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Rivara FP, Koepsell TD, Grossman DC, Mock C. Effectiveness of Automatic Shoulder Belt Systems in Motor Vehicle Crashes. JAMA. 2000;283(21):2826–2828. doi:10.1001/jama.283.21.2826
Author Affiliations: Harborview Injury Prevention and Research Center (Drs Rivara, Koepsell, Grossman, and Mock), the Departments of Epidemiology (Drs Rivara, Koepsell, and Mock), Pediatrics (Drs Rivara and Grossman), Surgery (Dr Mock), and Health Services (Drs Koepsell and Grossman), University of Washington, and the Crash Injury Research and Engineering Network (Drs Rivara, Grossman, and Mock), Seattle.
Context Approximately 10 million cars with automatic shoulder belt systems are
currently in use in the United States. However, reports on the effectiveness
of such restraints have yielded conflicting results.
Objective To determine the effectiveness of automatic shoulder belt systems in
reducing the risk of injury and death among front-seat passenger vehicle occupants.
Design, Setting, and Subjects Analysis of data collected from the 1993-1996 National Highway Traffic
Safety Administration Crashworthiness Data System on front-seat occupants
involved in 25,811 tow-away crashes of passenger cars, light trucks, vans,
and sport utility vehicles.
Main Outcome Measures Death and serious injury to specific body areas by use of manual lap
and shoulder belts, automatic shoulder belts with manual lap belts, or automatic
shoulder belts without lap belts, compared with no restraint use.
Results Use of automatic shoulder belts without lap belts was associated with
a decrease in the risk of death vs no restraint use but was not statistically
significant for all crashes (odds ratio [OR], 0.66; 95% confidence interval
[CI], 0.42-1.06) or for frontal crashes (OR, 0.71; 95% CI, 0.38-1.35) after
adjustment for occupant age, sex, vehicle year, airbag deployment, estimated
change in vehicle speed during the crash, and principal direction of force.
This association was significantly weaker than the 86% lower risk observed
for use of automatic shoulder belts with lap belts (OR, 0.14; 95% CI, 0.07-0.26
vs no restraint; P<.05). Use of automatic shoulder
belts without lap belts was associated with an increased risk of serious chest
(OR, 2.66; 95% CI, 1.11-6.35) and abdominal (OR, 2.06; 95% CI, 1.004-4.22)
injuries for all crashes.
Conclusions These data indicate that improperly used automatic restraint systems
may be less effective than properly used systems and are associated with an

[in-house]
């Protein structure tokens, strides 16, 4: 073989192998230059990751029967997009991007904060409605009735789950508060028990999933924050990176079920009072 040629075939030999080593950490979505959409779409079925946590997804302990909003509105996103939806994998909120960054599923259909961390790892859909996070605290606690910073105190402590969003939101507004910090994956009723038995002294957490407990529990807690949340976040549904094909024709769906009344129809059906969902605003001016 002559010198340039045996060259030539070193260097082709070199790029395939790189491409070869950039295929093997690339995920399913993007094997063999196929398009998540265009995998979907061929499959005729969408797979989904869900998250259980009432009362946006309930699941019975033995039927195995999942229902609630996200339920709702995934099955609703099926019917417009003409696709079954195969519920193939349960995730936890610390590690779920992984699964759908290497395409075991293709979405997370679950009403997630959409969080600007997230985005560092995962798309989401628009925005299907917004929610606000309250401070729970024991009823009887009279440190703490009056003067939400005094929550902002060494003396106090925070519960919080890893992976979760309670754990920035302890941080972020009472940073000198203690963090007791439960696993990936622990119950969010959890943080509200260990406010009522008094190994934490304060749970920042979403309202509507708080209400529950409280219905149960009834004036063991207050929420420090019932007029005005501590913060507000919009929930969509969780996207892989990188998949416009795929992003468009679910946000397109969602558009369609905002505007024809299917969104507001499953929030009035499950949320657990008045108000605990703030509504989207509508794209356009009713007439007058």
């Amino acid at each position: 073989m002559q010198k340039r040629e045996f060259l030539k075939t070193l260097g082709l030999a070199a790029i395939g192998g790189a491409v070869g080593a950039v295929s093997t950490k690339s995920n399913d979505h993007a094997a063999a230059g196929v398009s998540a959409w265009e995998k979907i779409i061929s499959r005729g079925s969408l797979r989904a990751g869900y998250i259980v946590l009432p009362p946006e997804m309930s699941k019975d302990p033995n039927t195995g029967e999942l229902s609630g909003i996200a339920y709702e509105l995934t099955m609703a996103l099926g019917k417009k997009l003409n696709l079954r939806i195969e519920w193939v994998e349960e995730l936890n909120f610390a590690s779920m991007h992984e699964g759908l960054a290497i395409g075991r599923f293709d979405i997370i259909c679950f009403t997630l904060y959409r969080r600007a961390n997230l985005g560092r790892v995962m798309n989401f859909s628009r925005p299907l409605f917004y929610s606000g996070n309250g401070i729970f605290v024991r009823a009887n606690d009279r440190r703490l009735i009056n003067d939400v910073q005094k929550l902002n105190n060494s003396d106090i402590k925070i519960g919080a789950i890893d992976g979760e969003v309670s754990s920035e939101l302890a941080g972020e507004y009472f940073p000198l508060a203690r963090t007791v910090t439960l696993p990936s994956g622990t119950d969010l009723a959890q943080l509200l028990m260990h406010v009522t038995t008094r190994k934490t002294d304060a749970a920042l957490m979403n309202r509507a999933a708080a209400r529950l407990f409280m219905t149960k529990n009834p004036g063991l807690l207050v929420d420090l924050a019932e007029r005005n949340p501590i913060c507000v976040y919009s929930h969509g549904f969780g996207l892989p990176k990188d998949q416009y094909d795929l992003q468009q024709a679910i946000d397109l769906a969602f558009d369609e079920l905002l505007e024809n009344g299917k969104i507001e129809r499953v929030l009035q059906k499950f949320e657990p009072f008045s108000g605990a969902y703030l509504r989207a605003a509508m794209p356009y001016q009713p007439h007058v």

increased risk of serious chest and abdominal injuries. Given the continued
widespread use of these automatic systems, educational programs may be warranted.
Various strategies have been developed to improve motor vehicle occupant
protection, including an automatic shoulder belt, combined with a manual lap
belt or a knee bolster. Since 1987, more than 27 million cars have been manufactured
with automatic 2-point belt systems1 and more
than 10 million are still in use.2 Studies
have found that drivers do not use the manual lap belt 50% to 71% of the time.3-5 Prior studies examining
the effectiveness of automatic systems have produced conflicting estimates.6,7 Numerous studies also report injuries
from use of the shoulder harness alone.8-13
The purpose of this study was to examine the effectiveness of automatic
shoulder belts when used with and without a manual lap belt.
The 1993-1996 National Highway Traffic Safety Administration's Crashworthiness
Data System was the source of data, a national probability sample of light
passenger vehicles (passenger cars, light trucks, vans, and sport utility
vehicles) involved in police-reported tow-away crashes. About 5000 cases are
chosen annually in a 3-stage sampling system. It is the most comprehensive,
nationally representative system available and has among the most accurate
reporting of belt use, based on vehicle inspection, interviews, and police,
autopsy, and hospital records. Outboard front-seat occupants older than 15
years were included. Injury severity data were coded using the Abbreviated
The 4 categories of restraint use were unrestrained, manual lap and
shoulder belt, automatic 2-point shoulder belt with a manual lap belt or an
automatic 3-point lap-shoulder belt, and automatic 2-point shoulder belt used
without a lap belt. All other restraint systems (0.3% of known belt use) were
excluded. Belt-use information was missing on 22.5% of crashes. Compared with
occupants for whom this information was present, cases with missing information
were similar in age, estimated change in vehicle speed during the crash (delta-V),
principal direction of force, and case-fatality rate, but these cases were
slightly more likely to involve men who were in somewhat older cars. These
cases were excluded.
Information was missing on delta-V for 47.6% of the remaining cases
and on principal direction of force for 17.2%. Because these characteristics
appeared to be important potential confounders, multiple imputation15,16 was used by an adaptation of the
approximate Bayesian bootstrap method.15 Imputation
groups were formed by simultaneous stratification on survival, restraint use,